As teachers face the possibility of beginning a new school year in virtual classrooms and once again dealing with the challenges of distance learning, nearly 100 teachers from Jewish schools in New York, New Jersey, Maryland, Florida and Arizona gathered for a two-week online summit last month. Teachers and administrators from the Hebrew Academy of Nassau County, in West Hempstead, were among the educators who discussed the critical issues impacting their students following a disruptive spring semester.
“It’s important to have a community of learners, and the summit’s main goal was to be able to exchange ideas in a safe and collaborative environment,” said Barbara Deutsch, HANC’s associate principal.
The virtual summit was hosted by Hidden Sparks, a nonprofit dedicated to training teachers and providing them with the tools to support struggling students in mainstream Jewish schools. Participants heard from mainstream and special-education specialists as well as Hidden Sparks coaches on how to make virtual classrooms as engaging as possible for all students when they return this fall.
“They put together so many amazing resources in such a very short time,” Deutsch said.
As an administrator, Deutsch said, she was tasked with finding the quickest and most effective ways to keep students engaged during the lockdown. Many of the teachers at HANC, she said, had to learn how to use programs such as Zoom in a matter of days.
“You had to suddenly rethink everything that you do, which was challenging, to say the least,” said Eve Baruch, a Hebrew language and resource room teacher at HANC. “You couldn’t even catch your breath, but we learned as we went along.”
Baruch, who teaches grades three through five, said the summit offered ways to help children share their thoughts and feelings on what they have experienced during the pandemic. Workshops focused on the best ways to foster social and emotional learning connections with students, even when teachers and students aren’t together in a classroom.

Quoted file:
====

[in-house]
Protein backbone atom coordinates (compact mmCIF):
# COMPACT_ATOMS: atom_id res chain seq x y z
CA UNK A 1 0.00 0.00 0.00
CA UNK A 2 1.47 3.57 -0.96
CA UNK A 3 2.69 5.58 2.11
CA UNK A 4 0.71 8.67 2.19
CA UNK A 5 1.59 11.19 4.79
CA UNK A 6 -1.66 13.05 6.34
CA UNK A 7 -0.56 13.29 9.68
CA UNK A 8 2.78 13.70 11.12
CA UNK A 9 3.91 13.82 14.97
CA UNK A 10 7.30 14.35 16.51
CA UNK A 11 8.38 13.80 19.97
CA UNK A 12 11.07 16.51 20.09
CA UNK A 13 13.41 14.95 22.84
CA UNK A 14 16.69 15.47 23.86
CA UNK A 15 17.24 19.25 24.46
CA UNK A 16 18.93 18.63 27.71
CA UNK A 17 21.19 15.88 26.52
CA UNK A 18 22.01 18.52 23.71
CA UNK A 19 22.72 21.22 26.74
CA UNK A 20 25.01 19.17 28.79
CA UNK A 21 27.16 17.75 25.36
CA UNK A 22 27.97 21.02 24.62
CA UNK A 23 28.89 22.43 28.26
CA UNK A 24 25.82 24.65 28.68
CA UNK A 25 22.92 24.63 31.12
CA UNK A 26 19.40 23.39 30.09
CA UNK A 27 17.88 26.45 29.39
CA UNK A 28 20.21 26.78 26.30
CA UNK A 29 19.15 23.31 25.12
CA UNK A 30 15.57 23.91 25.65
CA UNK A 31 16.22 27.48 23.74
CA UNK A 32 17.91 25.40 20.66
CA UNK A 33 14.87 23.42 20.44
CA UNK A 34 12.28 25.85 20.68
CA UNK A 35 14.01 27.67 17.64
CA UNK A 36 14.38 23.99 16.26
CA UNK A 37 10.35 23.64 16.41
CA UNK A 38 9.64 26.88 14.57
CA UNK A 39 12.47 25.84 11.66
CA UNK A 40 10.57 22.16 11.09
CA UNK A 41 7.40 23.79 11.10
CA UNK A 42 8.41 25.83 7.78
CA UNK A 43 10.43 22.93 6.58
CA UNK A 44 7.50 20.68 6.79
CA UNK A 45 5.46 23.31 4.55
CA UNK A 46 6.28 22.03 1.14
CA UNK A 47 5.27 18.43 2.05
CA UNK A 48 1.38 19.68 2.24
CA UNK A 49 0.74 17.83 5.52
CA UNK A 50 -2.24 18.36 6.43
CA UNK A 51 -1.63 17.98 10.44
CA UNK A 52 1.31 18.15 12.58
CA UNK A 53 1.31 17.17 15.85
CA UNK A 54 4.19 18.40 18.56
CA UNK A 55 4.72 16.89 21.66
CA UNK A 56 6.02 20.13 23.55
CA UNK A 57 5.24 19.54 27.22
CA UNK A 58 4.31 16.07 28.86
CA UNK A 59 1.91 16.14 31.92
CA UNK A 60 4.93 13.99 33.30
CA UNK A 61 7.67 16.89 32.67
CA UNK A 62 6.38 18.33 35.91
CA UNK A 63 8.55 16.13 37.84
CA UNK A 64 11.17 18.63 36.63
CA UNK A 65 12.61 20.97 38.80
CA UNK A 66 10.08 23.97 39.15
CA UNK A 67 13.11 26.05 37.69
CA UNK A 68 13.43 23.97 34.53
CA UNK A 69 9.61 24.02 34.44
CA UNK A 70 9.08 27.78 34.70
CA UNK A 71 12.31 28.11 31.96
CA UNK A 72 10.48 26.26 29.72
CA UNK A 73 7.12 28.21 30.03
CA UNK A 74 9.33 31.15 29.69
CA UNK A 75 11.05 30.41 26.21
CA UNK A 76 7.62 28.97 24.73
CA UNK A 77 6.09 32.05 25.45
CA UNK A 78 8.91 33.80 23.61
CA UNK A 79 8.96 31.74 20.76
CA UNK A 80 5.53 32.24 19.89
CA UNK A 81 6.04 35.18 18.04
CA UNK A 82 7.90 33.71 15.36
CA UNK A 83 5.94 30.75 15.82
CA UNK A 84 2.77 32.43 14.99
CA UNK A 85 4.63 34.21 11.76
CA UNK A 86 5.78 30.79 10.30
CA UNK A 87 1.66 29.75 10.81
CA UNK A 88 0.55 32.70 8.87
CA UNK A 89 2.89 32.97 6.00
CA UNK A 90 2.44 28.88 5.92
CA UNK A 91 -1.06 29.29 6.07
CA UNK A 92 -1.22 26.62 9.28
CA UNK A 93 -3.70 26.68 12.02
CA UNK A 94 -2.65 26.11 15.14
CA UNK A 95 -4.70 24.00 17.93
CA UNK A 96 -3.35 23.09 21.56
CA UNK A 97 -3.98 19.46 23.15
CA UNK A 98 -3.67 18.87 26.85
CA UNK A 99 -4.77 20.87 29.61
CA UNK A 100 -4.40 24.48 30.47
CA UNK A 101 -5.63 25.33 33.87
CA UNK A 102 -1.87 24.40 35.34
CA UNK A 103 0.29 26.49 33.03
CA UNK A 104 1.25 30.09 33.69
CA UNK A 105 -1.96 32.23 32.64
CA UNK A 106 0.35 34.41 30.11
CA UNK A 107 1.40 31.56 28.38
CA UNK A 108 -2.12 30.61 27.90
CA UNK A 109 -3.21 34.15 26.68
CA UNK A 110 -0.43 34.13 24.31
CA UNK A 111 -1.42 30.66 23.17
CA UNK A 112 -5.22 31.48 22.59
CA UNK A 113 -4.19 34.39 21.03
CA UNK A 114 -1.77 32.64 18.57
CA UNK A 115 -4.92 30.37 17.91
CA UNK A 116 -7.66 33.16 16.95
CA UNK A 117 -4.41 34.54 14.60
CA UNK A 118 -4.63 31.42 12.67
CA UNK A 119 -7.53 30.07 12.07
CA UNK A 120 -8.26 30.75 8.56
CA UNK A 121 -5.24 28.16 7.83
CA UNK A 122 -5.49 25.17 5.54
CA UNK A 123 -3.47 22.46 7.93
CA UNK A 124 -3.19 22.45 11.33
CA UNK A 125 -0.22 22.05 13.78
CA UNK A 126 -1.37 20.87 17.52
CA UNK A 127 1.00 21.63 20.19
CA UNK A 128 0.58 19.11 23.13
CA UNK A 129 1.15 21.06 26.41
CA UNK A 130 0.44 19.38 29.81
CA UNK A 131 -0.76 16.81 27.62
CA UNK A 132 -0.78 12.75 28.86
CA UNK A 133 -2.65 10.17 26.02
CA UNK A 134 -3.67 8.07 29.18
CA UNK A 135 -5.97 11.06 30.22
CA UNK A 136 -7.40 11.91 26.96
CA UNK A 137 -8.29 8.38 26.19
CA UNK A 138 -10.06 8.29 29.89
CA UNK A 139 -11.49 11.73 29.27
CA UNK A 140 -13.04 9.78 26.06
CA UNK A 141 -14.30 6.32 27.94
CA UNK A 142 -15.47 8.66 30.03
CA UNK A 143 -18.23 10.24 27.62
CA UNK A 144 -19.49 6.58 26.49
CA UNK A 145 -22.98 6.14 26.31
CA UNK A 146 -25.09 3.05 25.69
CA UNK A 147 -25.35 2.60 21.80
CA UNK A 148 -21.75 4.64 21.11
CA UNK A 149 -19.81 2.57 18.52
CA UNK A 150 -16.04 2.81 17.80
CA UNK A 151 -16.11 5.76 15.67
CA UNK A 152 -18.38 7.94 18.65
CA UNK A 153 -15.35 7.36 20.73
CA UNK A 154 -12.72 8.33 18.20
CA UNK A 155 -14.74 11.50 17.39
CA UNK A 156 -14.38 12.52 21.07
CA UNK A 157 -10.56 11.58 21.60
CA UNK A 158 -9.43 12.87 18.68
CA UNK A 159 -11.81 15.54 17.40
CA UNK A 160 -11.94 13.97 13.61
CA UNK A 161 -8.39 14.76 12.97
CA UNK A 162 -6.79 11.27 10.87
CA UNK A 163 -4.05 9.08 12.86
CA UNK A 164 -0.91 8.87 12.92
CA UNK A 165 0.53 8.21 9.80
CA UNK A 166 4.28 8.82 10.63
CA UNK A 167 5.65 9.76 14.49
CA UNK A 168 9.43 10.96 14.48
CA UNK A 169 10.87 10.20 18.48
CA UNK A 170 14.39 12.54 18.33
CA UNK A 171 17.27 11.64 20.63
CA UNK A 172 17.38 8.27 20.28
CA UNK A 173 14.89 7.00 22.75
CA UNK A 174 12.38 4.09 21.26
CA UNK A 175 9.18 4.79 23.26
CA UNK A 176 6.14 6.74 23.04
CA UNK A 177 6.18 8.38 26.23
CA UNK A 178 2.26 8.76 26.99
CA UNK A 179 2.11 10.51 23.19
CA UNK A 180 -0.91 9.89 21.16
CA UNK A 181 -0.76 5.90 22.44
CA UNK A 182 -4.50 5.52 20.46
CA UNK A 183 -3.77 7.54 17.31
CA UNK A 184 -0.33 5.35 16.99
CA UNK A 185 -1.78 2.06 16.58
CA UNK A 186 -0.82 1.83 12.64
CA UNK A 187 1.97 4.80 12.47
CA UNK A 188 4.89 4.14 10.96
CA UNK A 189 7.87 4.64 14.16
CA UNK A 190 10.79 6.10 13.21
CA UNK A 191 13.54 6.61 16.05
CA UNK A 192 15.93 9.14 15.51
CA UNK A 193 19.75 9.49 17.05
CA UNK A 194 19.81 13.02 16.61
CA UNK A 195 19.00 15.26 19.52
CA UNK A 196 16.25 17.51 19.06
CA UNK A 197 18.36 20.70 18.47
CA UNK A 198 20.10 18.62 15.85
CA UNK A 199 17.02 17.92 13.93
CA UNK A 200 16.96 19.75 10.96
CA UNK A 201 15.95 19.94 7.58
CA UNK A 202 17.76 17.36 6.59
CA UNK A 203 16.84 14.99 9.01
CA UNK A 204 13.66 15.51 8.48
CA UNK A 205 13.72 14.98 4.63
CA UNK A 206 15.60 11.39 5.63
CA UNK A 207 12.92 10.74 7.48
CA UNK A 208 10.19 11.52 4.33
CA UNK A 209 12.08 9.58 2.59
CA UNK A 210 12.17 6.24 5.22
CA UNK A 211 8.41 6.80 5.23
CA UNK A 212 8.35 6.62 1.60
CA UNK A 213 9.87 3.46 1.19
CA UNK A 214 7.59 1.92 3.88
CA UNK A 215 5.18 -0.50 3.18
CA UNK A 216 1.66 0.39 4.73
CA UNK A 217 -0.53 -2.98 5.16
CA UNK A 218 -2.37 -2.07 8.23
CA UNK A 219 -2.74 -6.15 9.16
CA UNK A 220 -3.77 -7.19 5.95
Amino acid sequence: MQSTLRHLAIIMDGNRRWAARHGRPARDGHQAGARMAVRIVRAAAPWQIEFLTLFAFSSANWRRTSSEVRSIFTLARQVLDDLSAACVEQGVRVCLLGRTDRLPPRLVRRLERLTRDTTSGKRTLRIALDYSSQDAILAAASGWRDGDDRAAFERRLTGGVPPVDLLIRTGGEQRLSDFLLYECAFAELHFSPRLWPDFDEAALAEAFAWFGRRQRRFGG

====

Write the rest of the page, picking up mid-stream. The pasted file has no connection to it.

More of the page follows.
“One of the most important lessons emerging from this pandemic is the critical importance of classrooms that are socially and emotionally attuned,” Hidden Sparks Executive Director Debbie Niderberg said in a news release. “Though our teachers did a fantastic job pivoting in the spring, students have experienced loss, anxiety and disorientation, and teachers will have to be equipped first and foremost with how to welcome students back in the fall — either onsite or remote — and how to support them.”
One of the activities from the summit that Baruch plans to implement in September is the heart map, in which students draw a heart and divide it into different sections — for people they care about, their thoughts during the pandemic and their hopes for a post-pandemic world. “I thought was very profound,” she said. “Creating something like that would certainly give teachers a glimpse into each child’s world, but it’s also a springboard for discussion.”
HANC general studies teacher Nancy Greenberg said that like many of the educators who took part in the summit, she felt like a student. Greenberg, like other teachers, said that while the idea of socio-emotional development is not new, it will become more pertinent due to the pandemic’s effects on students.
“Their lives have been disrupted, and they don’t have their normal routines because of the pandemic,” she said. “They’re coming to school with a myriad of emotions. With social distancing guidelines in place, school’s definitely going to look different than ever before.”
One of the programs introduced at the summit that stood out to Greenberg was the metaphorical idea of windows and mirrors used during reading activities. With windows, students can view another person’s identity and experience through characters in a story, Greenberg explained, and use mirrors to relate to characters’ experiences.
“We were given so many methods that can build that sense of relationship and community,” Greenberg said, “but they encouraged us to just try one thing at a time. This program shifted my mindset to give me the confidence that I can do this no matter what school looks like.”
Baruch noted that regardless of how students and teachers return to school, the students coming back in September will be completely different from those they last saw in March. She said that the Hidden Sparks summit equipped her with all the necessary tools to handle her new students.
“Every child in some way has experienced a very difficult time,” Baruch said. “Whether it’s through art or through writing, we have to take time to have our students share what they went through. We have to find ways to help them to open up [so] that we can move forward as a whole.”